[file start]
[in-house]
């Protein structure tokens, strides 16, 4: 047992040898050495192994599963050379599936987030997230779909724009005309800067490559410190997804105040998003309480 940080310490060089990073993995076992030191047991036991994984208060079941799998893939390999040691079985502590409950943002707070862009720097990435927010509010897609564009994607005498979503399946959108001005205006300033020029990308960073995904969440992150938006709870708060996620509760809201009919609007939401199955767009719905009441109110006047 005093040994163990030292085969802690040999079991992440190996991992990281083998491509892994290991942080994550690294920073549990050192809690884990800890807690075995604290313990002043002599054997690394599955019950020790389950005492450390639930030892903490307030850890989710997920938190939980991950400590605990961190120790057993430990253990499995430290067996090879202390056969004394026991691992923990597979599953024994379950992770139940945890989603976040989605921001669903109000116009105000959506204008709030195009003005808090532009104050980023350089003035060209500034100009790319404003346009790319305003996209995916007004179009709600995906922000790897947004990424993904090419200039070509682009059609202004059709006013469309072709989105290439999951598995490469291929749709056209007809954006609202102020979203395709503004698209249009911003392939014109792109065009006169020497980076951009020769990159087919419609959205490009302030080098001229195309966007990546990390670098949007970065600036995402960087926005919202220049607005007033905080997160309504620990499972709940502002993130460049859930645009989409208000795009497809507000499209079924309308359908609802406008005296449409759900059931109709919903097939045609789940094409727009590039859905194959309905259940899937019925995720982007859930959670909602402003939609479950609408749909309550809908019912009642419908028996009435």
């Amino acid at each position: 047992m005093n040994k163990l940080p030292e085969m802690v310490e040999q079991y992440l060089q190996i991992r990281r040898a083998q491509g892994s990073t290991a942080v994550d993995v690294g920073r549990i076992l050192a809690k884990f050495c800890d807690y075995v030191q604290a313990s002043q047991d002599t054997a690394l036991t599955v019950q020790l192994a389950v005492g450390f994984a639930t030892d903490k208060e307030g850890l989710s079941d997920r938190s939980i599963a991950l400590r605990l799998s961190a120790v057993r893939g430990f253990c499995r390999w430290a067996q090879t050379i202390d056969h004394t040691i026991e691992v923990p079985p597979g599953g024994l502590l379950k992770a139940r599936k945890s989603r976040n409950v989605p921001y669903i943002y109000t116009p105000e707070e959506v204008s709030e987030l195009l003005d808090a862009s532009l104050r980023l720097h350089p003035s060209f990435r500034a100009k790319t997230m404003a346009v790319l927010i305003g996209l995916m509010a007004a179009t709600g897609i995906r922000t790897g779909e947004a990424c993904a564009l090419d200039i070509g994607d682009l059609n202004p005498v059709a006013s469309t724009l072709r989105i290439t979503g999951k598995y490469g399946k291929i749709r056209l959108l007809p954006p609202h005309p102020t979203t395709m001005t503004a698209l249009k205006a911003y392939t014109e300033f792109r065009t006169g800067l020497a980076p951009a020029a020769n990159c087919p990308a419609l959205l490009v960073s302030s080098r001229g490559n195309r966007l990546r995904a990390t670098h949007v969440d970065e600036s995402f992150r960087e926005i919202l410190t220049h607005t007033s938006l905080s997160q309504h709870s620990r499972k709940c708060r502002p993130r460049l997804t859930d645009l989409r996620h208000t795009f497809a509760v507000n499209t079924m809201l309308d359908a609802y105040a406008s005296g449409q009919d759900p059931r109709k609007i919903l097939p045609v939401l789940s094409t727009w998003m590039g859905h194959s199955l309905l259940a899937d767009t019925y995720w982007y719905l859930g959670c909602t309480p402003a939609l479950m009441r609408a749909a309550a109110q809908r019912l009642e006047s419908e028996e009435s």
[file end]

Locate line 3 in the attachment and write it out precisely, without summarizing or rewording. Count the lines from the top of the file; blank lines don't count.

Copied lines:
């Amino acid at each position: 047992m005093n040994k163990l940080p030292e085969m802690v310490e040999q079991y992440l060089q190996i991992r990281r040898a083998q491509g892994s990073t290991a942080v994550d993995v690294g920073r549990i076992l050192a809690k884990f050495c800890d807690y075995v030191q604290a313990s002043q047991d002599t054997a690394l036991t599955v019950q020790l192994a389950v005492g450390f994984a639930t030892d903490k208060e307030g850890l989710s079941d997920r938190s939980i599963a991950l400590r605990l799998s961190a120790v057993r893939g430990f253990c499995r390999w430290a067996q090879t050379i202390d056969h004394t040691i026991e691992v923990p079985p597979g599953g024994l502590l379950k992770a139940r599936k945890s989603r976040n409950v989605p921001y669903i943002y109000t116009p105000e707070e959506v204008s709030e987030l195009l003005d808090a862009s532009l104050r980023l720097h350089p003035s060209f990435r500034a100009k790319t997230m404003a346009v790319l927010i305003g996209l995916m509010a007004a179009t709600g897609i995906r922000t790897g779909e947004a990424c993904a564009l090419d200039i070509g994607d682009l059609n202004p005498v059709a006013s469309t724009l072709r989105i290439t979503g999951k598995y490469g399946k291929i749709r056209l959108l007809p954006p609202h005309p102020t979203t395709m001005t503004a698209l249009k205006a911003y392939t014109e300033f792109r065009t006169g800067l020497a980076p951009a020029a020769n990159c087919p990308a419609l959205l490009v960073s302030s080098r001229g490559n195309r966007l990546r995904a990390t670098h949007v969440d970065e600036s995402f992150r960087e926005i919202l410190t220049h607005t007033s938006l905080s997160q309504h709870s620990r499972k709940c708060r502002p993130r460049l997804t859930d645009l989409r996620h208000t795009f497809a509760v507000n499209t079924m809201l309308d359908a609802y105040a406008s005296g449409q009919d759900p059931r109709k609007i919903l097939p045609v939401l789940s094409t727009w998003m590039g859905h194959s199955l309905l259940a899937d767009t019925y995720w982007y719905l859930g959670c909602t309480p402003a939609l479950m009441r609408a749909a309550a109110q809908r019912l009642e006047s419908e028996e009435s």